In a normal year, for which, obviously, 2020 does not qualify, the latter part of summer would be devoted to settling into a new school year, going to a baseball game as the pennant race heats up, getting in one last weekend on the water, and of course, lining up tailgate parties for the upcoming football season. Specifically, the college football season.
By now, especially since political discussions have become so acrimonious, many, if not most, conversations with friends would at least have a reference to something having to do with pigskin previews. “You know, all we have to do is beat (RIVAL SCHOOL NAME HERE) and we’re golden. There’s no way we’re not national champions this year.” Or, “The wishbone. We’ve gotta go back to the wishbone. We’ve got the perfect quarterback for it.” Or, “All right! Six home games! Six parties! Let’s head to Costco now and stock up!”
Instead, sports discussions among friends (and even enemies) reflect the reality of the viral situation. “Yeah, I think we may get to sit in the stands for one game. I heard it’s something like one fan for every 30 rows.” And, “Do the players have to wear masks? Those guys on the line aren’t exactly socially distanced.” And even, “Pretty obvious to me the Chinese don’t play football or this never would have happened.”
At least fans in some regions of the country can still talk about what might happen in the upcoming season. In Big Ten cities, the lament heard far and wide is, “Are you kidding me? How could they cancel the entire season?” Folks in Columbus, Ohio, are particularly riled up since the Buckeyes have been touted as one of the top two or three teams in the nation and a likely contender to be in the mix to hoist the trophy in January.
There is a nascent move afoot to have the powers-that-be in the Big Ten Conference reconsider their decision. One of the leaders of the effort is Justin Fields, the Ohio State quarterback who really doesn’t want to sit on the sidelines and watch his dream of a Heisman Trophy (and a big bucks NFL payday) fade away while others are playing. (Plus, he and fellow scholar-athletes may have found out they actually will have to attend classes if they aren’t putting on uniforms.)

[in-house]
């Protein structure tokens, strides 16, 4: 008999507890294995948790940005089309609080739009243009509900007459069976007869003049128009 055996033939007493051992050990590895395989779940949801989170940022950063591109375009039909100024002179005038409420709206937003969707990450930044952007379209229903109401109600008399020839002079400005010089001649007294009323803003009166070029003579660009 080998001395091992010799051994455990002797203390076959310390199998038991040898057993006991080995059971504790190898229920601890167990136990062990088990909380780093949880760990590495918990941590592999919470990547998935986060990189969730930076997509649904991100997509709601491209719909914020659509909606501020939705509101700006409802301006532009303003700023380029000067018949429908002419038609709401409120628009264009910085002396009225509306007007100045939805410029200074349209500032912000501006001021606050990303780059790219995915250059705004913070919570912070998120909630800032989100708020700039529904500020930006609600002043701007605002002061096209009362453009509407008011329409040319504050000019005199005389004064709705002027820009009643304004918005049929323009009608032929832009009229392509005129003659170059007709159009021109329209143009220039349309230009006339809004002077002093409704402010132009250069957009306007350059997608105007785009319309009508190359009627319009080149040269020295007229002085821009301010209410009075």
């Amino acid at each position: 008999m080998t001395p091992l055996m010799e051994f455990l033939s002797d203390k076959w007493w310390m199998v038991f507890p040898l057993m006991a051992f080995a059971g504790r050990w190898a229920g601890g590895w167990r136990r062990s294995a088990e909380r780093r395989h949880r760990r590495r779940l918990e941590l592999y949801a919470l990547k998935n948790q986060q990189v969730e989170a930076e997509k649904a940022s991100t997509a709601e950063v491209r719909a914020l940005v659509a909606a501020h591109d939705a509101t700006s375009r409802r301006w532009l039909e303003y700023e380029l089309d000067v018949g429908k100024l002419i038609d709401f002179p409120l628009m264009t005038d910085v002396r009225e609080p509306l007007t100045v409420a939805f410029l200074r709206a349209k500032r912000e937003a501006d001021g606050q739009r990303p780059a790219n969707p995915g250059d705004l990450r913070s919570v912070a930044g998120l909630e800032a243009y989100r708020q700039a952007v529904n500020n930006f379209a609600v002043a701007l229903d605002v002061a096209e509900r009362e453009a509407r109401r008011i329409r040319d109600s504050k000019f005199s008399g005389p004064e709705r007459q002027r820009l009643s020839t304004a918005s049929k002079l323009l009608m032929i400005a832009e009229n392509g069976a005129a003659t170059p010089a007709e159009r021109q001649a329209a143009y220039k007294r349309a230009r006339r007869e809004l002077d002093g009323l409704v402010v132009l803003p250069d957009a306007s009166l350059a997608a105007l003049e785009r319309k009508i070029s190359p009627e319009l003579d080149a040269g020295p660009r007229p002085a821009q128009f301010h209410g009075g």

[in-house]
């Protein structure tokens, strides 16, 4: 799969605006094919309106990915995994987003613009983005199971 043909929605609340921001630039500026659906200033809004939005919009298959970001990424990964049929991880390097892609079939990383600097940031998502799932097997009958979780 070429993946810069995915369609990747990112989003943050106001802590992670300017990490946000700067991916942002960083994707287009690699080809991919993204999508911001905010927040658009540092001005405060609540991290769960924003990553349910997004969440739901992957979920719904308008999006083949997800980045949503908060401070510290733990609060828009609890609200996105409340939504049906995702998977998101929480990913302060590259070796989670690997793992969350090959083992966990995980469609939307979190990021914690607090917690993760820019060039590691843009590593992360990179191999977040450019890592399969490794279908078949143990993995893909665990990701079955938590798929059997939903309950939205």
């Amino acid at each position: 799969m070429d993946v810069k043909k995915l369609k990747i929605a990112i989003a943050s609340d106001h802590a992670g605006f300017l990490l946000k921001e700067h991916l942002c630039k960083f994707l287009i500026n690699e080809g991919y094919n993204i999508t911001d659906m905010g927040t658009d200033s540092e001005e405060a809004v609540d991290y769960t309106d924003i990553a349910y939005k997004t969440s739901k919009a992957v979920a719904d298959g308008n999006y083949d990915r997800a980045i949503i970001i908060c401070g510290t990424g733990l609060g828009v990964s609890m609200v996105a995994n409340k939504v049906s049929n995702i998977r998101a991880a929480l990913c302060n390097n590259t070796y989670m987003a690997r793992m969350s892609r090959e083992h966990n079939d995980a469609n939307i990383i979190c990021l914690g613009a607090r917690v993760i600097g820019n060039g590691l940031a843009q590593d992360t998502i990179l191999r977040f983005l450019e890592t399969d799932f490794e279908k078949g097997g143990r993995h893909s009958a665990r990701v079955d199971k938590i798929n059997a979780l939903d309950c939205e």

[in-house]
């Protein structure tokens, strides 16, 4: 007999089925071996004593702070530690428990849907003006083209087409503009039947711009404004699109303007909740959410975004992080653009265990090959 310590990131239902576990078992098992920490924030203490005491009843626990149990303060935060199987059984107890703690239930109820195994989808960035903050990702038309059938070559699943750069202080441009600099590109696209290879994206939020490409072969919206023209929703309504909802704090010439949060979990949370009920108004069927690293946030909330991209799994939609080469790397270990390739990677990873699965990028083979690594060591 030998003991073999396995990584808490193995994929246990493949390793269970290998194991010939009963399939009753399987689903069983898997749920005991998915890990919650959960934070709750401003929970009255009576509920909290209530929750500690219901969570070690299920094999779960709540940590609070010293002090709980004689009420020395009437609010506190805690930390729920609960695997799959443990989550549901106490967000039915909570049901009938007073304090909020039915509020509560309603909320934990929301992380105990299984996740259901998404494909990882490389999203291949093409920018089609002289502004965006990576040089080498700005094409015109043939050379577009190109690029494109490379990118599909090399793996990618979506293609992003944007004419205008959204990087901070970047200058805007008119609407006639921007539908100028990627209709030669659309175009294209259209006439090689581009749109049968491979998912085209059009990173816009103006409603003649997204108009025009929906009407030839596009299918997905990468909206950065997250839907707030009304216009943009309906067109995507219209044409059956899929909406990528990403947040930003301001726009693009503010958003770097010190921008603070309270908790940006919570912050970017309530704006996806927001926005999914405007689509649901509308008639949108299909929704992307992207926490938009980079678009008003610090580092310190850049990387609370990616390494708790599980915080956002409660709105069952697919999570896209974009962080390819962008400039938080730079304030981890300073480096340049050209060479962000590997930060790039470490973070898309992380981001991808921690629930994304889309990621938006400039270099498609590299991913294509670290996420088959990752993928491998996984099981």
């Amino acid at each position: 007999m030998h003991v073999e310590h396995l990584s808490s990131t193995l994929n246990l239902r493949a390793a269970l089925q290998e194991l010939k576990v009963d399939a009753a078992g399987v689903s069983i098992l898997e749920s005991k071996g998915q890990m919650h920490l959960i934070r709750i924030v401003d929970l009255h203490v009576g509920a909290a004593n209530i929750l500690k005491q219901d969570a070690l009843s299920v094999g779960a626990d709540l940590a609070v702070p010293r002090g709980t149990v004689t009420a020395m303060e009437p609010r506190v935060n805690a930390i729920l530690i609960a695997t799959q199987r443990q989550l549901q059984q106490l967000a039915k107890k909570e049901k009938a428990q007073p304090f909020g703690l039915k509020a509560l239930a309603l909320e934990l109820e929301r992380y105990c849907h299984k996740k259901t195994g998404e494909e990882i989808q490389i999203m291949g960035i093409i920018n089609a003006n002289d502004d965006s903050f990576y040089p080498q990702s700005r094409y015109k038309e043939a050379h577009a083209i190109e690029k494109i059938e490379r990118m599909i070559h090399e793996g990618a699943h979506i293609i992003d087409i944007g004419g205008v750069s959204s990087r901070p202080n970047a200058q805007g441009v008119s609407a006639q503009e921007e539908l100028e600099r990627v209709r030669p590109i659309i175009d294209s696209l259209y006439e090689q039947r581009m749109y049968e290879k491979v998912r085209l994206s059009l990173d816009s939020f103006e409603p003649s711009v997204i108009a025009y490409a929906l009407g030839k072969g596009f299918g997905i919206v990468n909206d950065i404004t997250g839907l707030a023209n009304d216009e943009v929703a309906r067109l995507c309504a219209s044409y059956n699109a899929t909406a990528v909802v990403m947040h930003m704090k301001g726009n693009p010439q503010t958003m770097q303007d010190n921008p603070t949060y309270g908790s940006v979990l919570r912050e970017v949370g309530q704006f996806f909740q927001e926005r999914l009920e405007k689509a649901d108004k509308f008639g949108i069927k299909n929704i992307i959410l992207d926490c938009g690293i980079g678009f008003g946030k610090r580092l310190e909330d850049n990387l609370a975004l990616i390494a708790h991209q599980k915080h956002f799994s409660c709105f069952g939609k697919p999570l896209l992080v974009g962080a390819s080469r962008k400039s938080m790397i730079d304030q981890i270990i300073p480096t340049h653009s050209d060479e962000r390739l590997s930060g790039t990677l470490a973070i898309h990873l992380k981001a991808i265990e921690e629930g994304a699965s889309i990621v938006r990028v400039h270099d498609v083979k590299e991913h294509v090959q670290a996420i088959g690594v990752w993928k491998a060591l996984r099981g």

Much as the Major League Baseball season this year may well contain many asterisks, so too perhaps will the eventual winning college football team. After all, if Ohio State and others are not playing, doesn’t that tarnish a winner’s hardware just a bit? It’s almost as if the New York Yankees and Los Angeles Dodgers decided to sit this one out. There would always be a “what if” cloud hanging over the heads of the eventual World Series winners.
While you briefly ponder that, I have a quick football story to tell that involves my alma mater, DePauw University in Greencastle, Indiana. DePauw plays in the Division III level. Basically, that means the players are having fun, but are actually going to school to get an education. There are no scholarships available, and a chemistry lab can easily get a player excused from practice for an afternoon. I once attended a game whose outcome came down to the last play. DePauw had just scored and before going for the extra point, was down by one. Kicking the PAT would have simply tied the contest. The coach turned to the fans (all 3,000 of us packing the stadium) and asked what we wanted to do. As one, we shouted, “Two, Two, Two.” So, the kicker came off the field, the quarterback went back on, the team ran a pass/option play, and converted the two-point conversion to win the game.
Pretty exciting stuff, huh? Well, I told you that story to tell you this one: In 1933, the DePauw Tigers were undefeated for their entire season. That in and of itself makes for a good year. But – and this is the cool part – the Tigers were also UNSCORED upon. Seven games, seven victories. Combined, they defeated their opponents 136-0! Not even a field goal blemished the mark.
I don’t care at what level the game is played, undefeated and unscored upon is quite a feat. If my research is correct, I don’t believe any other team has achieved that record since. (The 1939 Tennessee Vols ran through their regular season unscathed but lost the Rose Bowl to USC that year.)
It’s 2020, so anything can happen. Let’s see if any team can match the mighty DPU Tigers.
©MMXX. William J. Lewis, III – Freelance Writer